Surgical waste someday might become water under the bridge.
Norcross, Ga.-based Isolyser Co. is making surgical supplies out of a plastic polymer that dissolves in water at 190 degrees Fahrenheit. Washing used products down the drain is cheaper than burning or burying them, the company says.
Potentially, up to 70% of all disposable products could be made from the material, called ORex. This year, Isolyser expects to roll out ORex gowns, drapes, bowls and basins.
Hospitals using current ORex products-sponges and surgical towels-say they work as well as traditional items. And according to the Environmental Protection Agency, the material is safe for the sewer system.
"It's something that really is just phenomenal to see," gushed Robert Sweet, director of materials management at 407-bed Baptist Hospital East in Louisville, Ky., and 120-bed Tri County Baptist Hospital in La Grange, Ky.
"They put it in the washing machine, and it goes bye-bye," Sweet said.
"Long term, this solves a lot of the problems we're trying to address," he added.
Earlier this year, Baptist Healthcare System, Louisville, the parent of Baptist East and Tri County, awarded a two-year, $6 million contract to Isolyser. The company will supply Baptist hospitals with custom procedure trays, including ORex products as available.
Some of the biggest healthcare systems, including Columbia/HCA Healthcare Corp. and Daughters of Charity National Health System, are evaluating ORex and other ways to limit solid waste.
"Waste disposal is becoming more and more of an issue," said Sandra Kolde, director of medical and surgical purchasing at Daughters of Charity.
ORex, its maker claims, is environmentally friendly and cost-effective. "Until now, you either buried medical waste or you thinly divided it in the air by burning," said Travis Honeycutt, an Isolyser executive who developed ORex. "Now we can dissolve it and make it digestible by microbes in the sewer system."
Most hospitals spend 25 cents to 35 cents per pound to dispose of infectious waste, according to experts. Baptist, for example, pays 28 cents per pound. It will spend 3 cents per pound to liquefy ORex products in, essentially, a modified commercial washing machine. The product prices are comparable to alternatives, Sweet said.
Hospitals have an easier time disposing of noninfectious waste. Yet widespread use of ORex probably will knock 5% to 15% off hospitals' total spending on disposable products, Isolyser said.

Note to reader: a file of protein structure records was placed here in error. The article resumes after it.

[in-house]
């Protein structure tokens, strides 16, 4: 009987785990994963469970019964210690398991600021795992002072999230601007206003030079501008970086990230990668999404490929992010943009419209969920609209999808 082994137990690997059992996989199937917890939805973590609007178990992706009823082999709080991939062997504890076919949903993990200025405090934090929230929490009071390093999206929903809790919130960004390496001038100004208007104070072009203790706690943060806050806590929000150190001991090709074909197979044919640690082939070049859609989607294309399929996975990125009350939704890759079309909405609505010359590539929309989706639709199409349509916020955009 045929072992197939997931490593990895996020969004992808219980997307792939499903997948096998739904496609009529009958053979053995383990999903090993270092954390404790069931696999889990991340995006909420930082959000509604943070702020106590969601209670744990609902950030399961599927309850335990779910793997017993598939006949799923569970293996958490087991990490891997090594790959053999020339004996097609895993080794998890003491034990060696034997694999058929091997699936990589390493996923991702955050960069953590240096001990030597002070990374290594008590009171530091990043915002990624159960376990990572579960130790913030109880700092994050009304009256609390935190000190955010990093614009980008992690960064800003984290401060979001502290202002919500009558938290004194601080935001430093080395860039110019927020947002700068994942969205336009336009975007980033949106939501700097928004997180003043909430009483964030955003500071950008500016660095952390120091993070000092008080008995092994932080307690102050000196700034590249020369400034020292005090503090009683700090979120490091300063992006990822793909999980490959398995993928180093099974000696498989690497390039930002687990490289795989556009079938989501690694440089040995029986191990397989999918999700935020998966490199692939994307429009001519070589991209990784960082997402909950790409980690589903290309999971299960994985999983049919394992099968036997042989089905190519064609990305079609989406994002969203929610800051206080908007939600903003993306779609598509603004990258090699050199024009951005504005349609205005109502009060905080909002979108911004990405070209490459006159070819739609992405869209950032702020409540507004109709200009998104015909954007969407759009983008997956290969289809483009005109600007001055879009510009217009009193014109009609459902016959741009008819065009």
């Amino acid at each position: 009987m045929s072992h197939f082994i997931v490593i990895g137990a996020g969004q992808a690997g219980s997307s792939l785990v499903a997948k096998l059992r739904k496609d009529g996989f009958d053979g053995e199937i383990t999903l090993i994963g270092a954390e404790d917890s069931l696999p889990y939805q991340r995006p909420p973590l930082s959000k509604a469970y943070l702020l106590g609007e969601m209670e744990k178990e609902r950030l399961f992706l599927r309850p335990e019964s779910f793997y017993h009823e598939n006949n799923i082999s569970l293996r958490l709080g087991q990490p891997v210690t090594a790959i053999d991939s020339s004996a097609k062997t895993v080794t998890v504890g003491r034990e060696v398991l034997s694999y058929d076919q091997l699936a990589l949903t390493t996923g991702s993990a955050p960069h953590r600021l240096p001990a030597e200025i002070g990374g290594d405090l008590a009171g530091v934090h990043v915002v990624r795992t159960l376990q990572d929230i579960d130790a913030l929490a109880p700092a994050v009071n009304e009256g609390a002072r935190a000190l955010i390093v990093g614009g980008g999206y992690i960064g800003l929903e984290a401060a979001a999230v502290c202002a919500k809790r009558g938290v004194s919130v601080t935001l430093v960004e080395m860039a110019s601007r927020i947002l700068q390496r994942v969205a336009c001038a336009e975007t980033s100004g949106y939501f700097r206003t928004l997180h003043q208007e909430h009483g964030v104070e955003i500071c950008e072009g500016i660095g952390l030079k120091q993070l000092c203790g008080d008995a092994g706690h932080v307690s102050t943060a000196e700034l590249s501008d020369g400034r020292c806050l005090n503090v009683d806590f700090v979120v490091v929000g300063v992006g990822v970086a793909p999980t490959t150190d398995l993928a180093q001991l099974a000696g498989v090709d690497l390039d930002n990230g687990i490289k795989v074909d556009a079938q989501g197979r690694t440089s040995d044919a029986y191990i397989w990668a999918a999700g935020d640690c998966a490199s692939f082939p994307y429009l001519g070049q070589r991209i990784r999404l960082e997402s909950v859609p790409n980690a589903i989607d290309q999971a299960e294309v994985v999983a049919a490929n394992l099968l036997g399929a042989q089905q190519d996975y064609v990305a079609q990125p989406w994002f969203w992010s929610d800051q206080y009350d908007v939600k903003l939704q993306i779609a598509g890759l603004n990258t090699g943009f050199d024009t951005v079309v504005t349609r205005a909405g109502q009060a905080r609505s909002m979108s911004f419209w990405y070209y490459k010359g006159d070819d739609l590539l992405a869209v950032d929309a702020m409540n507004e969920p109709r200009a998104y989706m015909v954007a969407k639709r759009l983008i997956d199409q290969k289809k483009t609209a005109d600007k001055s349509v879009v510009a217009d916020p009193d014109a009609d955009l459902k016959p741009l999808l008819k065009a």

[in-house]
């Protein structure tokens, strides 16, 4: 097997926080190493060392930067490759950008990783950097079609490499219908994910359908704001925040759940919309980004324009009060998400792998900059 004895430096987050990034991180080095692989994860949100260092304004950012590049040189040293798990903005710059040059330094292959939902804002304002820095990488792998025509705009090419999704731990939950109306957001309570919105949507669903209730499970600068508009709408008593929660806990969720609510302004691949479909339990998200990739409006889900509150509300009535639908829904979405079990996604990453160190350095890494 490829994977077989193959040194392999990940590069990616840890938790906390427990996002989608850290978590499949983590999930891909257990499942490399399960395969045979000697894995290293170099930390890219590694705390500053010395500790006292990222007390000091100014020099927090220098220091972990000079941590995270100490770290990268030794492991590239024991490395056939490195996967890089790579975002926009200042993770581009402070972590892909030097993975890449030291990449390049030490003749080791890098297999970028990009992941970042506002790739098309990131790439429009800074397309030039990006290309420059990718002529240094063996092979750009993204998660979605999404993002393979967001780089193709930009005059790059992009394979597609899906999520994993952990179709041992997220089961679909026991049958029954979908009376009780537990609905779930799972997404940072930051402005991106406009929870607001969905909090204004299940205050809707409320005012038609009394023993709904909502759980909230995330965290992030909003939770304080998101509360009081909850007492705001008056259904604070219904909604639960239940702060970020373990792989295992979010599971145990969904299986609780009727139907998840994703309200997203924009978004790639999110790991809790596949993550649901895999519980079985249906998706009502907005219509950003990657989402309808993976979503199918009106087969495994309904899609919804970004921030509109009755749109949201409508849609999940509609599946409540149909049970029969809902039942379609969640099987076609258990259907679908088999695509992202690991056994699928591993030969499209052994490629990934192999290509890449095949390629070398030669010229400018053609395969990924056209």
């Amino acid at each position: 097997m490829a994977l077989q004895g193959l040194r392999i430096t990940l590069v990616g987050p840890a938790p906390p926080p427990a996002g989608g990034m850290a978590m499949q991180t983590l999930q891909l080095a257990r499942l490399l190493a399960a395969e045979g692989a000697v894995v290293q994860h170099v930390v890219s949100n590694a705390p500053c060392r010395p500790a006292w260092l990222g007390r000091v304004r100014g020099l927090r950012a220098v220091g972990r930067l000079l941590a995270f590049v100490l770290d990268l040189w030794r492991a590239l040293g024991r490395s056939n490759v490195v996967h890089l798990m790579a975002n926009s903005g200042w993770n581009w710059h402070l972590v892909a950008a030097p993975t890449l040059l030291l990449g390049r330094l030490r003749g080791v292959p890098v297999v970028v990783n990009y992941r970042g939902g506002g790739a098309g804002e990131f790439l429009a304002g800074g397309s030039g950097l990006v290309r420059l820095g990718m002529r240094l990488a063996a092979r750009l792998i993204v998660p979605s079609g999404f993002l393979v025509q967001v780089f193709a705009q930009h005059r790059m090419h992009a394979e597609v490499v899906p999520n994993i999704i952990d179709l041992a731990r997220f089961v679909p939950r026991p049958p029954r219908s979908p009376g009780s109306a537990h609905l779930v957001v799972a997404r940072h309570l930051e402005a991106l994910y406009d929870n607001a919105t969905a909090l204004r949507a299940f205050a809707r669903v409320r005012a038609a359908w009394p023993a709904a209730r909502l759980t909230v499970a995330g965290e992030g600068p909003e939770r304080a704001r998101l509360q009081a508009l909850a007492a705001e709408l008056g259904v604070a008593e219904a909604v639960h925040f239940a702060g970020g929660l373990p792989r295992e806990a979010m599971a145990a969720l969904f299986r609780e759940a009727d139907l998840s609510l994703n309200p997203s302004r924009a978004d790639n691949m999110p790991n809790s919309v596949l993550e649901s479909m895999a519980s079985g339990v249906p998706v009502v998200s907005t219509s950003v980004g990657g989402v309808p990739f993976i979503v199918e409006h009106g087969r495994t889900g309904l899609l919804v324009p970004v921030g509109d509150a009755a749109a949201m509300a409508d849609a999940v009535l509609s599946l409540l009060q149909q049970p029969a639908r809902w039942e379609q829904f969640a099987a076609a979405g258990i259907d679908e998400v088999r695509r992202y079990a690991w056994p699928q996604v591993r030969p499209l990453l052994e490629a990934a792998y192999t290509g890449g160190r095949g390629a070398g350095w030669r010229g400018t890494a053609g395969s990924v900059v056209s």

ORex is made from polyvinyl alcohol, a material long used in water-soluble bags. Regular polyvinyl alcohol, however, breaks down so easily it can't be used for medical supplies. A few years ago, Isolyser perfected a way to compress the polymer's molecules so it dissolves only in very hot water.
The company says it can turn ORex into woven and non-woven fabric, plastic film and plastic goods. Eventually, its researchers hope to produce consumer goods, such as diapers.
Until recently, Isolyser was a small company in the waste-treatment business, selling, for example, chemicals to solidify hazardous spills. In 1993, it bought MedSurg Industries, a move that quadrupled its annual sales to $47 million. Herndon, Va.-based MedSurg, which makes surgical procedure trays, will market and distribute ORex products.
That MedSurg is now involved in a product like ORex is ironic. In 1992, Virginia officials named the company the biggest polluter in northern Virginia. Since its acquisition, MedSurg has built a new sterilization facility that significantly reduced its release of pollutants, a spokesman said.
Last October, Isolyser raised $60 million in an initial public offering.
Its potential fascinates materials managers. Baptist's Sweet remembers urging friends to buy Isolyser stock. "Sell the house and mortgage the kids," he told them. "This concept is slick."
Sweet was not one of those investing, because he wanted to avoid the appearance of a conflict of interest.
ORex is "very, very interesting," said Ron Comeau, director of materials management at 201-bed Redmond Regional Medical Center in Rome, Ga., a Columbia hospital.
"We've seen the products, and they test out like Isolyser said, but it's still in the beginning stages," Comeau said. "For hospitals to get really excited, more products have got to show up in trays and packs."